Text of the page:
According to some royal insiders, the wedding almost didn’t happen due to nerves on the part of both the bride and the groom. Diana has said that she only recalls meeting Charles 13 times before they became engaged, which isn’t a lot of time to get to know each other. “There was an air of desperation about the marriage,” royal expert Stephen Bates told Time. “The fact they scarcely knew each other was a big problem because the royals were so desperate to seize this potential asset, that they didn’t question whether she was up to the immense pressure she was going to get.”
The not-so-welcome guest
To call Camilla Parker Bowles a surprise guest isn’t quite right, as she was an invited guest of Prince Charles, but she was certainly one that Princess Diana felt the need to keep her eye on, according to royal sources. Charles’ now-wife (and ex-girlfriend at the time) was actually a shoo-in for an invitation, but not for the reasons you might think. Her then-husband Andrew Parker Bowles served as the Commanding Officer of the Household Cavalry Mounted Regiment, which meant he was in charge of the ceremonial escort accompanying the newly married couple through the streets of London.
The young ladies in Princess Diana’s wedding party received some sweet gifts from the bride. “Diana thanked us and gave us each a kiss and a present: a pretty gold-rimmed Halcyon Days china box,” says bridesmaid India Hicks in an essay for Harper’s Bazaar. “Inside were two of the silkworms that had spun the silk for her wedding dress.” In addition to this keepsake, Hicks says she received a package that included a rose from Diana’s bouquet set in Perspex so it could be used as a paperweight. Alongside it was a handwritten note from the Princess of Wales herself. Here are some of the most inspiring Princess Diana quotes.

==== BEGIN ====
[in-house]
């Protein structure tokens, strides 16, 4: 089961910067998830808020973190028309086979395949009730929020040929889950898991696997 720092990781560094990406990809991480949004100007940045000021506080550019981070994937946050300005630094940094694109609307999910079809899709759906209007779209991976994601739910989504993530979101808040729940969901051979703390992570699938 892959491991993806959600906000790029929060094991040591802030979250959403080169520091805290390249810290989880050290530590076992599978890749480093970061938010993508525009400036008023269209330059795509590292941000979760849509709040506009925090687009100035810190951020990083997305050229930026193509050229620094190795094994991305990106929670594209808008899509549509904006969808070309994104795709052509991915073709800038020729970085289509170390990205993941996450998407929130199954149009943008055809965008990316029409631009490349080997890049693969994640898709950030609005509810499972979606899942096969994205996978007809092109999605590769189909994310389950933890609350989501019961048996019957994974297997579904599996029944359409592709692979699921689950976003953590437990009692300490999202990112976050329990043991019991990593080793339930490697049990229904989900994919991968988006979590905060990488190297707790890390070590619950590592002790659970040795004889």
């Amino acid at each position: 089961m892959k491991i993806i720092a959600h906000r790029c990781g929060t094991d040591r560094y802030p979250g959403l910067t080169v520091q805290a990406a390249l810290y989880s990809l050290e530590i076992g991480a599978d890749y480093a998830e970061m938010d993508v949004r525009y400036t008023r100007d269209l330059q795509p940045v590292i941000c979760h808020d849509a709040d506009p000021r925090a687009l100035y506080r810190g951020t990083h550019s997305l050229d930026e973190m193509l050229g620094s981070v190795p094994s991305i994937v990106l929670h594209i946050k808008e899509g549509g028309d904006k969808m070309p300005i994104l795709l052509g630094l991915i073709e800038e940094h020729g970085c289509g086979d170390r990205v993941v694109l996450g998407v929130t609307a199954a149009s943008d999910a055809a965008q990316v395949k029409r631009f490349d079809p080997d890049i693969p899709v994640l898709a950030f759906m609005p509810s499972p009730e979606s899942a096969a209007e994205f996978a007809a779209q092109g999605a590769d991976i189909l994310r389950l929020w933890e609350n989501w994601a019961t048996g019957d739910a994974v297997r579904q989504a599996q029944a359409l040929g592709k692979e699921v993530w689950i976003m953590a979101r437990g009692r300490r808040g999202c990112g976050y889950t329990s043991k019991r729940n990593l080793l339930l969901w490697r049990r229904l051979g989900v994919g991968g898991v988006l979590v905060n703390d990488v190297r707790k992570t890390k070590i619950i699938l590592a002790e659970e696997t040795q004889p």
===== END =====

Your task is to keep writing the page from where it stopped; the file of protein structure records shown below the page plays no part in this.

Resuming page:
The “Just Married” fiasco
After the ceremonial post-wedding meal, it was time for Prince Charles and Princess Diana to swap their wedding garb for their going-away outfits. This falls in line with royal tradition set many years prior. Diana’s ensemble consisted of a peach Bellville Sasson suit and matching hat. She and Charles took an open landau carriage to “ride off into the sunset,” but that wasn’t without its shenanigans. Prince Andrew and Prince Edward, Charles’ younger brothers, did manage to “decorate” the coach with balloons, cans, and a “Just Married” sign. Oh, those sneaky royals.